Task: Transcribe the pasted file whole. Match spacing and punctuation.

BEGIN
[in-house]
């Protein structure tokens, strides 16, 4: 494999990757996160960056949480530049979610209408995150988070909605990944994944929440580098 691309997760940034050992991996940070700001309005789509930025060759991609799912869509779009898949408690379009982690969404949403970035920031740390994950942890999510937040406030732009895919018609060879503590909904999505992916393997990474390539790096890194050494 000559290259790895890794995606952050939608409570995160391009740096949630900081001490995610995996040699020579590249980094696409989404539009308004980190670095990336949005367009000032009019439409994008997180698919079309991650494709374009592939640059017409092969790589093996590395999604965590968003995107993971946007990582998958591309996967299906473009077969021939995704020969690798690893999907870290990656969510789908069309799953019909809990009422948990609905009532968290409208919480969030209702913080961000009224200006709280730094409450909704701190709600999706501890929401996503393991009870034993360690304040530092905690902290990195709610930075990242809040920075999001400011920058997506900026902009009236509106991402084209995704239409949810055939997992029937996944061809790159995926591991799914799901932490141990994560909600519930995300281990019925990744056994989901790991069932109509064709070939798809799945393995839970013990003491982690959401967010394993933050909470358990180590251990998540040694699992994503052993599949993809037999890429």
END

[in-house]
């Protein structure tokens, strides 16, 4: 494999990757996160960056949480530049979610209408995150988070909605990944994944929440580098 691309997760940034050992991996940070700001309005789509930025060759991609799912869509779009898949408690379009982690969404949403970035920031740390994950942890999510937040406030732009895919018609060879503590909904999505992916393997990474390539790096890194050494 000559290259790895890794995606952050939608409570995160391009740096949630900081001490995610995996040699020579590249980094696409989404539009308004980190670095990336949005367009000032009019439409994008997180698919079309991650494709374009592939640059017409092969790589093996590395999604965590968003995107993971946007990582998958591309996967299906473009077969021939995704020969690798690893999907870290990656969510789908069309799953019909809990009422948990609905009532968290409208919480969030209702913080961000009224200006709280730094409450909704701190709600999706501890929401996503393991009870034993360690304040530092905690902290990195709610930075990242809040920075999001400011920058997506900026902009009236509106991402084209995704239409949810055939997992029937996944061809790159995926591991799914799901932490141990994560909600519930995300281990019925990744056994989901790991069932109509064709070939798809799945393995839970013990003491982690959401967010394993933050909470358990180590251990998540040694699992994503052993599949993809037999890429």